A recent study suggests that family dinners could be good for many teens’ mental health.
Researchers found that this type of regular dinner pattern could help prevent bullying and cyberbullying, which occurs in about 1 in 5 adolescents.
Unlike traditional bullying that can be physically dangerous, cyberbullying also carries harsh mental consequences that can directly affect the risk of certain mental health issues. Researchers studied the association between cyberbullying and mental health and substance problems to determine how family dinners could help out.
For the study, researchers examined survey data on 18,834 students (ages 12-18) from 49 schools in a Midwestern state. The authors measured five internalizing problems (anxiety, depression, self-harm, suicide ideation and suicide attempt), two externalizing problems (fighting and vandalism) and four substance use problems (frequent alcohol use, frequent binge drinking, prescription drug misuse and over-the-counter drug misuse).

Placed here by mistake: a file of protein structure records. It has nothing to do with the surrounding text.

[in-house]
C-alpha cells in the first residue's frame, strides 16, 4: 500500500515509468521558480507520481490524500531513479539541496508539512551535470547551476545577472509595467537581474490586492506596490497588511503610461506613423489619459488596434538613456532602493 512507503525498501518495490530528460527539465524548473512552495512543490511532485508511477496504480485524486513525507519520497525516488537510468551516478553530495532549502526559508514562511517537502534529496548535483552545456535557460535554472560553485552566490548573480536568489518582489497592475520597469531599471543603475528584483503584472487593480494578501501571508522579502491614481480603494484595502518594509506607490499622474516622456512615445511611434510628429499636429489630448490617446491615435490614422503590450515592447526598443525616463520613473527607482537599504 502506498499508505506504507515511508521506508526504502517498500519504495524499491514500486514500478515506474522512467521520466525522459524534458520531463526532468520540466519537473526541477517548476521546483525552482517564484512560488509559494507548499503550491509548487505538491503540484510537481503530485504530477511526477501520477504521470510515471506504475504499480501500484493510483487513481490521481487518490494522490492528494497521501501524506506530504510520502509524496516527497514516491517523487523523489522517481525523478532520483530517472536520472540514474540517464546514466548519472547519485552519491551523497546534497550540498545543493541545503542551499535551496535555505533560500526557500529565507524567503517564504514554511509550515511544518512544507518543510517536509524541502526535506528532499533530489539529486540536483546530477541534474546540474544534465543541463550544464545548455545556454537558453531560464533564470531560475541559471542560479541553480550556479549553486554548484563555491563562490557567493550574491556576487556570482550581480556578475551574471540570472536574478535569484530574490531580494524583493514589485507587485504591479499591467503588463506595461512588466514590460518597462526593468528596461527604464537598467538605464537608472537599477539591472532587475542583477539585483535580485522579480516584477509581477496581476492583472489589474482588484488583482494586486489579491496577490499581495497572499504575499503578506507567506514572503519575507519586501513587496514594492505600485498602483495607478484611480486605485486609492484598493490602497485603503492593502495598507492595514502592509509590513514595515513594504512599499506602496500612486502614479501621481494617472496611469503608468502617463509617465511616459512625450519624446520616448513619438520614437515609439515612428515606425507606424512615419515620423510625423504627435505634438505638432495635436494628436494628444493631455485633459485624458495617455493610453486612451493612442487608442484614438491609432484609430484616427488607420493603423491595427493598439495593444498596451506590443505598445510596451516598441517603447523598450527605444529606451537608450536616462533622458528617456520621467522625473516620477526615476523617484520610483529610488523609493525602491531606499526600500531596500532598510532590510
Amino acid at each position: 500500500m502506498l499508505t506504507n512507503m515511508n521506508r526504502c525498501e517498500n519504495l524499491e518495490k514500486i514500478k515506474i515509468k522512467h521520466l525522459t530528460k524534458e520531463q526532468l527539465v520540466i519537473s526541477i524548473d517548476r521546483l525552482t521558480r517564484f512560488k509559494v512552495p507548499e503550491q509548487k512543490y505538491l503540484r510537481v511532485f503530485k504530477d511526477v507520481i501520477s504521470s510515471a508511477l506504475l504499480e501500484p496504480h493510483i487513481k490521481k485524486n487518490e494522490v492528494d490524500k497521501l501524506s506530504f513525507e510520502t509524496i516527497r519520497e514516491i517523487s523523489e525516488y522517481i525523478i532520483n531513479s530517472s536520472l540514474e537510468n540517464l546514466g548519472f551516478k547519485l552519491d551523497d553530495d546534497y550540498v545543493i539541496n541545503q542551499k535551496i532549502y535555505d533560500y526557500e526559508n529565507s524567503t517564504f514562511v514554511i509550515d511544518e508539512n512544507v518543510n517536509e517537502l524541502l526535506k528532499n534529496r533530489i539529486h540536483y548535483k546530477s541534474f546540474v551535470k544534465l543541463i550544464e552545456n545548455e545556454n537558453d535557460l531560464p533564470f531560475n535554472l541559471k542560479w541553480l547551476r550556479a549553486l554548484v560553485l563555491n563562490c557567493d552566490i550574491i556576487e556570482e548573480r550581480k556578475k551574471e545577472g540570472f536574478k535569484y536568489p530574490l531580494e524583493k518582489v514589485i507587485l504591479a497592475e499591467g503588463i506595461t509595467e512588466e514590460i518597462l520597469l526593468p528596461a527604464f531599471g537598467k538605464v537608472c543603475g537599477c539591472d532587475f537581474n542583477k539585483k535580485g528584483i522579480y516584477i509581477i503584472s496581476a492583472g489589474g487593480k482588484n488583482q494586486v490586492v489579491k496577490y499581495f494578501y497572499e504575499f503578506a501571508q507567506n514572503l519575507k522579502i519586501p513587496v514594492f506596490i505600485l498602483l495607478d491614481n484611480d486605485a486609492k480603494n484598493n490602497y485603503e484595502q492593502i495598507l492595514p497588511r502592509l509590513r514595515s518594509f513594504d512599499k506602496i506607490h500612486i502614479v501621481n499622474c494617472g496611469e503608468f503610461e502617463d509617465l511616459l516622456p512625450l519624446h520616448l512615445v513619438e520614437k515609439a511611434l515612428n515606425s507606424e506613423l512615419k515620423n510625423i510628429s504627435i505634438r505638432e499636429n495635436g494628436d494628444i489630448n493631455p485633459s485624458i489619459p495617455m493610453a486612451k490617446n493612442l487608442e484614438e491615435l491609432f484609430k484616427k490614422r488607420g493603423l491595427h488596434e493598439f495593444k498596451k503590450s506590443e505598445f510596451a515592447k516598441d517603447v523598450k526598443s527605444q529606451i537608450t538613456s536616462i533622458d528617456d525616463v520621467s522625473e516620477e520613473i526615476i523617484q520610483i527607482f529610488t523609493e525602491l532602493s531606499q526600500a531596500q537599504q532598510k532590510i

Results showed that close to 19 percent of the students reported that they had been a victim of cyberbullying during the previous 12 months. However, researchers also found that family dinners appeared to help moderate the relationship between this issue and other related problems.
“Furthermore, based on these findings, we did not conclude that cyberbullying alone is sufficient to produce poor health outcomes nor that family dinners alone can inoculate adolescents from such exposures,” the researchers noted, in a news release. “Such an oversimplified interpretation of these associations disregards other exacerbating and protective factors throughout the social environment. Instead, these findings support calls for integrated approaches to protecting victims of cyberbullying that encompass individual coping skills and family and school social supports.”